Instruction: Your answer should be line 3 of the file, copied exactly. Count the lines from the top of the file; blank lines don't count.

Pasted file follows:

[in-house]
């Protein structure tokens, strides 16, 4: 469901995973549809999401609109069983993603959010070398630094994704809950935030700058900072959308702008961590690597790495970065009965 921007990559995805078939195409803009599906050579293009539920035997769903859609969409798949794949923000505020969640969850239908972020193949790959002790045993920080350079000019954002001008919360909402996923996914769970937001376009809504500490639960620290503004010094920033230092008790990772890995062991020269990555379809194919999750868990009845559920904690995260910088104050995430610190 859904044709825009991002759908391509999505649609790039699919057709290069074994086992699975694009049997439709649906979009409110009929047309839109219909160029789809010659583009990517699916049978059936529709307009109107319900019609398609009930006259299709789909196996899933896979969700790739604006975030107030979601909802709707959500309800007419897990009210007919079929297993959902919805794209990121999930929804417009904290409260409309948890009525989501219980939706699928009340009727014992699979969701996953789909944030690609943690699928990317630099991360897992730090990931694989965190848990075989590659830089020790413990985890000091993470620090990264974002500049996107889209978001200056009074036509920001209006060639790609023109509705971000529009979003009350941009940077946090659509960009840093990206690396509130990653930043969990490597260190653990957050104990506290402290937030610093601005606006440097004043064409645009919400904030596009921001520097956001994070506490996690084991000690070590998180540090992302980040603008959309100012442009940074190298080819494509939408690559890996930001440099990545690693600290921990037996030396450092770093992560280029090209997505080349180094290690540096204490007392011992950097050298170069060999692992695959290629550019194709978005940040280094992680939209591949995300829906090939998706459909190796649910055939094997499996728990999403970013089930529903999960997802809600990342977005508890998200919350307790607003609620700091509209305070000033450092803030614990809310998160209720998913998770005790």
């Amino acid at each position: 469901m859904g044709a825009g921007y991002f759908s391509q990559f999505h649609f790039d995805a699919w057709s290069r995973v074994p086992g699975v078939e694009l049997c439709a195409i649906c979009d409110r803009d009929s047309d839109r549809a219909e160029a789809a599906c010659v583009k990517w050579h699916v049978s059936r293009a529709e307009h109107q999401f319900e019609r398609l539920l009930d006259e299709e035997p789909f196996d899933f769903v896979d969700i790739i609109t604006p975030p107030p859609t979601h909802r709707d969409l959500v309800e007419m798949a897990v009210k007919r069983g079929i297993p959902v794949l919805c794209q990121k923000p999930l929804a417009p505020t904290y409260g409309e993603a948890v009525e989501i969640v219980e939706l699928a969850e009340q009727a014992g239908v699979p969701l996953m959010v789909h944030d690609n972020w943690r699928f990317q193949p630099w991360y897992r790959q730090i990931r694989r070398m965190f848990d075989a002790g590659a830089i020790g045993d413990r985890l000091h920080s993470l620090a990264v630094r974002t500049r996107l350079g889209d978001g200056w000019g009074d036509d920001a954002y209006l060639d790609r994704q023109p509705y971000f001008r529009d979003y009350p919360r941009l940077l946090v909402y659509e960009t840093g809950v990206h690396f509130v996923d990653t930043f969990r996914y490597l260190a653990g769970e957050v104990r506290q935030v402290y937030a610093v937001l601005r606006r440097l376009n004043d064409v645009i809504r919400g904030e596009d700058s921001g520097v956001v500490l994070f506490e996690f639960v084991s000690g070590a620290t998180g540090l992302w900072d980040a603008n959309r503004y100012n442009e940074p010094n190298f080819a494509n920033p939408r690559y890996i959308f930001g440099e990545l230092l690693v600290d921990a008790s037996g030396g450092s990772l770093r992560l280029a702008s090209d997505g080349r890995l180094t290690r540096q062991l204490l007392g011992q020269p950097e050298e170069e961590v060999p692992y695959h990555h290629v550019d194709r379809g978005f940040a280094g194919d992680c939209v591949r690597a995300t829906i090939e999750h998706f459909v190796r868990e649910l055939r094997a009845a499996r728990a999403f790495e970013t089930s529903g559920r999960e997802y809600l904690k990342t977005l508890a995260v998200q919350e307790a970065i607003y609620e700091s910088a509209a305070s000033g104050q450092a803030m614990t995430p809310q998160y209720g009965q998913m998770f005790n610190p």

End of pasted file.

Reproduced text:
């Amino acid at each position: 469901m859904g044709a825009g921007y991002f759908s391509q990559f999505h649609f790039d995805a699919w057709s290069r995973v074994p086992g699975v078939e694009l049997c439709a195409i649906c979009d409110r803009d009929s047309d839109r549809a219909e160029a789809a599906c010659v583009k990517w050579h699916v049978s059936r293009a529709e307009h109107q999401f319900e019609r398609l539920l009930d006259e299709e035997p789909f196996d899933f769903v896979d969700i790739i609109t604006p975030p107030p859609t979601h909802r709707d969409l959500v309800e007419m798949a897990v009210k007919r069983g079929i297993p959902v794949l919805c794209q990121k923000p999930l929804a417009p505020t904290y409260g409309e993603a948890v009525e989501i969640v219980e939706l699928a969850e009340q009727a014992g239908v699979p969701l996953m959010v789909h944030d690609n972020w943690r699928f990317q193949p630099w991360y897992r790959q730090i990931r694989r070398m965190f848990d075989a002790g590659a830089i020790g045993d413990r985890l000091h920080s993470l620090a990264v630094r974002t500049r996107l350079g889209d978001g200056w000019g009074d036509d920001a954002y209006l060639d790609r994704q023109p509705y971000f001008r529009d979003y009350p919360r941009l940077l946090v909402y659509e960009t840093g809950v990206h690396f509130v996923d990653t930043f969990r996914y490597l260190a653990g769970e957050v104990r506290q935030v402290y937030a610093v937001l601005r606006r440097l376009n004043d064409v645009i809504r919400g904030e596009d700058s921001g520097v956001v500490l994070f506490e996690f639960v084991s000690g070590a620290t998180g540090l992302w900072d980040a603008n959309r503004y100012n442009e940074p010094n190298f080819a494509n920033p939408r690559y890996i959308f930001g440099e990545l230092l690693v600290d921990a008790s037996g030396g450092s990772l770093r992560l280029a702008s090209d997505g080349r890995l180094t290690r540096q062991l204490l007392g011992q020269p950097e050298e170069e961590v060999p692992y695959h990555h290629v550019d194709r379809g978005f940040a280094g194919d992680c939209v591949r690597a995300t829906i090939e999750h998706f459909v190796r868990e649910l055939r094997a009845a499996r728990a999403f790495e970013t089930s529903g559920r999960e997802y809600l904690k990342t977005l508890a995260v998200q919350e307790a970065i607003y609620e700091s910088a509209a305070s000033g104050q450092a803030m614990t995430p809310q998160y209720g009965q998913m998770f005790n610190p």